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Peer victimization and its impact on adolescent brain development and psychopathology

Quinlan, Erin Burke; Barker, Edward D.; Luo, Qiang; Banaschewski, Tobias; Bokde, Arun L. W.; Bromberg, Uli; B�chel, Christian; Desrivi�res, Sylvane; Flor, Herta; Frouin, Vincent; Garavan, Hugh; Chaarani, Bader; Gowland, Penny; Heinz, Andreas; Br�hl, R�diger; Martinot, Jean-Luc; Martinot, Marie-Laure Paill�re; Nees, Frauke; Orfanos, Dimitri Papadopoulos; Paus, Tom�; Poustka, Luise; Hohmann, Sarah; Smolka, Michael N.; Fr�hner, Juliane H.; Walter, Henrik; Whelan, Robert; Schumann, Gunter; IMAGEN Consortium

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Erin Burke Quinlan

Edward D. Barker

Qiang Luo

Tobias Banaschewski

Arun L. W. Bokde

Uli Bromberg

Christian B�chel

Sylvane Desrivi�res

Herta Flor

Vincent Frouin

Hugh Garavan

Bader Chaarani

Andreas Heinz

R�diger Br�hl

Jean-Luc Martinot

Marie-Laure Paill�re Martinot

Frauke Nees

Dimitri Papadopoulos Orfanos

Tom� Paus

Luise Poustka

Sarah Hohmann

Michael N. Smolka

Juliane H. Fr�hner

Henrik Walter

Robert Whelan

Gunter Schumann

IMAGEN Consortium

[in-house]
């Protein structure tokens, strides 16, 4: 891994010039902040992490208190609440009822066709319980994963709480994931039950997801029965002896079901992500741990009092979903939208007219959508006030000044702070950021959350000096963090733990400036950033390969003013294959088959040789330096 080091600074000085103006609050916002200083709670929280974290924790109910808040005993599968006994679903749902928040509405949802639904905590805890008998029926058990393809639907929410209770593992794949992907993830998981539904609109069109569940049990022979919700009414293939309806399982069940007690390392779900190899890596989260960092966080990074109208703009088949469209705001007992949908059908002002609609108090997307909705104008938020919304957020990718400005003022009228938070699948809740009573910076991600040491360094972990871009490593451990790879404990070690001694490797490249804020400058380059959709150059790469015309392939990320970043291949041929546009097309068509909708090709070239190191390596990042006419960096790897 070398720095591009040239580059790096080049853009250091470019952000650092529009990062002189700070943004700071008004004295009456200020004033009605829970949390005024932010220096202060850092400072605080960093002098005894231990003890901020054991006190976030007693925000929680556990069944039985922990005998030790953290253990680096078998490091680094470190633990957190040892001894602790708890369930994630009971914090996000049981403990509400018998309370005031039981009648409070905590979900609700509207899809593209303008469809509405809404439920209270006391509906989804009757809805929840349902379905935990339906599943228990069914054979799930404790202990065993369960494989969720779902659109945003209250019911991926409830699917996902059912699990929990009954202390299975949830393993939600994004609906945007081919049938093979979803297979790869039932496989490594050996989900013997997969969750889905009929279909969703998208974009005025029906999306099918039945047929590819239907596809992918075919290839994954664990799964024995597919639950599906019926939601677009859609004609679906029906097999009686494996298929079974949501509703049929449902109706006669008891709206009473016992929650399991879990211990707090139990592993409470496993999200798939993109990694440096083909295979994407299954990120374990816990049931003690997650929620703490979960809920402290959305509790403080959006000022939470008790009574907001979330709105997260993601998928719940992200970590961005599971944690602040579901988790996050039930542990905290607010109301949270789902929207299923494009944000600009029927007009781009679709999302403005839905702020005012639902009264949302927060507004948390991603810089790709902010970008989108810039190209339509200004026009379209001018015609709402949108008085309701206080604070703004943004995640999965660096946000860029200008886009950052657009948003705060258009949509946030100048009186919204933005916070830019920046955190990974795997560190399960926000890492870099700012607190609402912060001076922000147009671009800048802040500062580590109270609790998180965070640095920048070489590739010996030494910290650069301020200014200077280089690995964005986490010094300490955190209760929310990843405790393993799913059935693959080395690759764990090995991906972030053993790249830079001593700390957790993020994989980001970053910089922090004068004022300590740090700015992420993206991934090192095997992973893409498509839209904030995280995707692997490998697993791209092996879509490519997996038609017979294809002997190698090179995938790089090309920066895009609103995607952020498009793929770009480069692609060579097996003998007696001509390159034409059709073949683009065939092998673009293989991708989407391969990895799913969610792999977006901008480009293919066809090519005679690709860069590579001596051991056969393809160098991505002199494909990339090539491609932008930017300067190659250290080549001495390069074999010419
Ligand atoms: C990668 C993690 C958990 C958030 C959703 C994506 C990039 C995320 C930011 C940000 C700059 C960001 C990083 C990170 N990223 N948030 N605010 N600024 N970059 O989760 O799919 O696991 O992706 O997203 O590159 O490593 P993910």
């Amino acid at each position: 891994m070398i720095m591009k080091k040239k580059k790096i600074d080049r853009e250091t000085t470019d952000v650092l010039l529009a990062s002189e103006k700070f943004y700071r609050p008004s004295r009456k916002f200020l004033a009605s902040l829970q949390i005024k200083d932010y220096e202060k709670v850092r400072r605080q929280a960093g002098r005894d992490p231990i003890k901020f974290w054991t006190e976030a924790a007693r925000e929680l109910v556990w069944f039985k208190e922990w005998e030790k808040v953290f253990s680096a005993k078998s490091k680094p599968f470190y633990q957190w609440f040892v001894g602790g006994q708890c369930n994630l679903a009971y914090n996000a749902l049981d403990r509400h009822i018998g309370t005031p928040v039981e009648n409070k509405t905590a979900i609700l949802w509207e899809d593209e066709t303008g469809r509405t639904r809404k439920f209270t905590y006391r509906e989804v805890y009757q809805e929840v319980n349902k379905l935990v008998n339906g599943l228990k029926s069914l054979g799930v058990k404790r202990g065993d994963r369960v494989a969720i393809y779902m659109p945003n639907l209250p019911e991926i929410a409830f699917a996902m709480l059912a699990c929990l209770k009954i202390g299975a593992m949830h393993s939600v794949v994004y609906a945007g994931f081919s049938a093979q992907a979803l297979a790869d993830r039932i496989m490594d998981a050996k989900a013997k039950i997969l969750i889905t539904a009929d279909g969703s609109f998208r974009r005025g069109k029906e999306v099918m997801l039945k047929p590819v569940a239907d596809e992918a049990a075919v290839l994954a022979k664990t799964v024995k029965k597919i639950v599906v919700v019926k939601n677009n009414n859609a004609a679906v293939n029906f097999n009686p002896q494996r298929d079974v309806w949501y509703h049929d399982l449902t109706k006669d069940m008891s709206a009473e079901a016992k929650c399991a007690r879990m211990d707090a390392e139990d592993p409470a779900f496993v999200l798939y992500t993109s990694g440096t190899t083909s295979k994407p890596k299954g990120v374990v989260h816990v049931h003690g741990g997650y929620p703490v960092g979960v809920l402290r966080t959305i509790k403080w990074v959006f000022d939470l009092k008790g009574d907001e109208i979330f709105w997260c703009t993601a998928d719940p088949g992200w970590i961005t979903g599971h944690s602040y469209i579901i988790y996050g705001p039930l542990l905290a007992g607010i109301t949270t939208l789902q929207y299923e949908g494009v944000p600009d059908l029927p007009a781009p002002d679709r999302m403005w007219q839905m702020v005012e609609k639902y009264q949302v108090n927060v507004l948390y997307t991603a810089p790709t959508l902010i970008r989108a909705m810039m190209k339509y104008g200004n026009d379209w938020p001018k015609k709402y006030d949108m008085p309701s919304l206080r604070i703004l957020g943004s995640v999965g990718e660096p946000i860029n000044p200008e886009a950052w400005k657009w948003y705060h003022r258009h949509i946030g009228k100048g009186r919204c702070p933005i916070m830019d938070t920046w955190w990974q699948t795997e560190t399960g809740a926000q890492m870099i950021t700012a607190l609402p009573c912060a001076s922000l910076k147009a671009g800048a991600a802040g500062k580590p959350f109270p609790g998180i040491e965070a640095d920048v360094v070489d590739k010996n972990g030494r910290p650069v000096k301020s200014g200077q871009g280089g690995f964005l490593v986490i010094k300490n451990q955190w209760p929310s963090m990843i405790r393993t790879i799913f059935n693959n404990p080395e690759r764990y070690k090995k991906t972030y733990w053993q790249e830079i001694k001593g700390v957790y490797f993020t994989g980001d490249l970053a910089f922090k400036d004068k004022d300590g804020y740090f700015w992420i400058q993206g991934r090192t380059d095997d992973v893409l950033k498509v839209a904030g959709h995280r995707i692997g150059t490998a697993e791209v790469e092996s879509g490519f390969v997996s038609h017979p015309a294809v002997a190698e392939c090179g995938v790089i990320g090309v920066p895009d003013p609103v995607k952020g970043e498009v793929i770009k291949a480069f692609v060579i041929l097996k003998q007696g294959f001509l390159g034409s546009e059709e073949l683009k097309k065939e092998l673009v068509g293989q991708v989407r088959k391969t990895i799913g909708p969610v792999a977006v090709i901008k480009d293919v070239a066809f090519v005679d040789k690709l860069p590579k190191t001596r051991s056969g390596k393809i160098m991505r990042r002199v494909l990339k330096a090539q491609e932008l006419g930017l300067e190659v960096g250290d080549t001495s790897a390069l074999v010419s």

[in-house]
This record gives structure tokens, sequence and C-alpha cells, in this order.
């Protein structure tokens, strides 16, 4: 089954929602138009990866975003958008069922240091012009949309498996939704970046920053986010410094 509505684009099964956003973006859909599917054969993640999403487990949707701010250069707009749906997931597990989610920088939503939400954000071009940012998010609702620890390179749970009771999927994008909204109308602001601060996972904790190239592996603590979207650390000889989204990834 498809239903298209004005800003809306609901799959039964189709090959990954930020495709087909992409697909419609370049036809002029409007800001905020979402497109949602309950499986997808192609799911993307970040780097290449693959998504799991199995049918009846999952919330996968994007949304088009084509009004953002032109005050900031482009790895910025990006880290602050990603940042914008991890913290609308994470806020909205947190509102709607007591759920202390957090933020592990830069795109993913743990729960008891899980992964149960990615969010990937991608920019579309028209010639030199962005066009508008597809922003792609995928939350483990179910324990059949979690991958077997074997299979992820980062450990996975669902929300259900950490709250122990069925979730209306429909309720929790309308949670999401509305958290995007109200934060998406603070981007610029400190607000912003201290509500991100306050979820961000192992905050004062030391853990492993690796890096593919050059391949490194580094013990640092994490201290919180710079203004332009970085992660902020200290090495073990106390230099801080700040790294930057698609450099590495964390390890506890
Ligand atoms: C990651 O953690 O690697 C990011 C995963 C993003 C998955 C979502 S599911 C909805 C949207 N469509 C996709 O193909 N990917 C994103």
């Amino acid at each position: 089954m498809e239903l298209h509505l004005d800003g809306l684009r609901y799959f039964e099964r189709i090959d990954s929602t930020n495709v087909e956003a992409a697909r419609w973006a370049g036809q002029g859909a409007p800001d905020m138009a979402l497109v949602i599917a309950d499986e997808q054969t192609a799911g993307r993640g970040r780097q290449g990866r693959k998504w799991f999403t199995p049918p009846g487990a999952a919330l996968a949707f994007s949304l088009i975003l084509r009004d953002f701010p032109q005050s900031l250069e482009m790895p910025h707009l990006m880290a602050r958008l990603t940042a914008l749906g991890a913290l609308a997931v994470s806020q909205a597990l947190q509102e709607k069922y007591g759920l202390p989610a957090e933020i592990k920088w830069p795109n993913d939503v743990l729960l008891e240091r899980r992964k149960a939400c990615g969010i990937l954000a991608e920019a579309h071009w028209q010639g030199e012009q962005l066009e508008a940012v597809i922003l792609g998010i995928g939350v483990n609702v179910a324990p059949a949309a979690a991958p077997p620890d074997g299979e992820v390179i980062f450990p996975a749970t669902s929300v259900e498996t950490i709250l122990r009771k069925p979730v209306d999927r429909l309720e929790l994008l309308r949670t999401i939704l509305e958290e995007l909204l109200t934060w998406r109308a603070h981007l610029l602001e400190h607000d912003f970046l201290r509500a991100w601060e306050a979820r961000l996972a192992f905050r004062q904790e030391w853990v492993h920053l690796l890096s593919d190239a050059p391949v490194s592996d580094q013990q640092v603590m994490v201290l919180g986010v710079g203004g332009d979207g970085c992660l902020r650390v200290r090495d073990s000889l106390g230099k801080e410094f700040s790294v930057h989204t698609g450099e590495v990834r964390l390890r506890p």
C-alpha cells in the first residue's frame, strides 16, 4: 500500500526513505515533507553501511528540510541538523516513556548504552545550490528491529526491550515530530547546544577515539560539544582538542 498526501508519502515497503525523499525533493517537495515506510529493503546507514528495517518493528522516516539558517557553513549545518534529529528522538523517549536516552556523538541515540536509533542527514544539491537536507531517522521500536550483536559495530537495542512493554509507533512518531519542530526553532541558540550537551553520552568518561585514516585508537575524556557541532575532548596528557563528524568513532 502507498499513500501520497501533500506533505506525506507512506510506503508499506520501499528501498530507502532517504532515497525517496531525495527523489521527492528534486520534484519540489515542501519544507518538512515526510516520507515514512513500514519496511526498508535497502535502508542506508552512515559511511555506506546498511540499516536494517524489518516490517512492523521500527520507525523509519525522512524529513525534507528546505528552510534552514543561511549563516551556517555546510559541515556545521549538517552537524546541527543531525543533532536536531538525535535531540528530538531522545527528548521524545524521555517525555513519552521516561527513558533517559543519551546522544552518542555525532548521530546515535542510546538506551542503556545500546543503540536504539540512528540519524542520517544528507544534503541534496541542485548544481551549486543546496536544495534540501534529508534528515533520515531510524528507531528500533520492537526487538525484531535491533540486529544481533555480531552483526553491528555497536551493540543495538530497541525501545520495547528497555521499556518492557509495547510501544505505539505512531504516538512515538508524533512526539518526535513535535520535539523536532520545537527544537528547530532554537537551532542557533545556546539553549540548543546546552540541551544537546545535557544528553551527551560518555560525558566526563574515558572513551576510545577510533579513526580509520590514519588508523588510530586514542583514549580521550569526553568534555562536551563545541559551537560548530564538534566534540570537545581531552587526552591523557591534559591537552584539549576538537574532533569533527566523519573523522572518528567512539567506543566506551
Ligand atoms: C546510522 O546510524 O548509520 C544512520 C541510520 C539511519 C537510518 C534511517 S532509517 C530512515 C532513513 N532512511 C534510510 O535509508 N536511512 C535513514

Chronic peer victimization has long-term impacts on mental health; however, the biological mediators of this adverse relationship are unknown. We sought to determine whether adolescent brain development is involved in mediating the effect of peer victimization on psychopathology. We included participants (n = 682) from the longitudinal IMAGEN study with both peer victimization and neuroimaging data. Latent profile analysis identified groups of adolescents with different experiential patterns of victimization. We then associated the victimization trajectories and brain volume changes with depression, generalized anxiety, and hyperactivity symptoms at age 19. Repeated measures ANOVA revealed time-by victimization interactions on left putamen volume (F = 4.38, p = 0.037). Changes in left putamen volume were negatively associated with generalized anxiety (t = −2.32, p = 0.020). Notably, peer victimization was indirectly associated with generalized anxiety via decreases in putamen volume (95% CI = 0.004–0.109). This was also true for the left caudate (95% CI = 0.002–0.099). These data suggest that the experience of chronic peer victimization during adolescence might induce psychopathology-relevant deviations from normative brain development. Early peer victimization interventions could prevent such pathological changes.

Journal Article Type Article
Acceptance Date Oct 9, 2018
Online Publication Date Dec 12, 2018
Publication Date Dec 12, 2018
Deposit Date Jan 8, 2019
Publicly Available Date Jun 13, 2019
Journal Molecular Psychiatry
Print ISSN 1359-4184
Electronic ISSN 1476-5578
Publisher Nature Publishing Group
Peer Reviewed Peer Reviewed
Keywords Molecular Biology; Cellular and Molecular Neuroscience; Psychiatry and Mental health
Public URL
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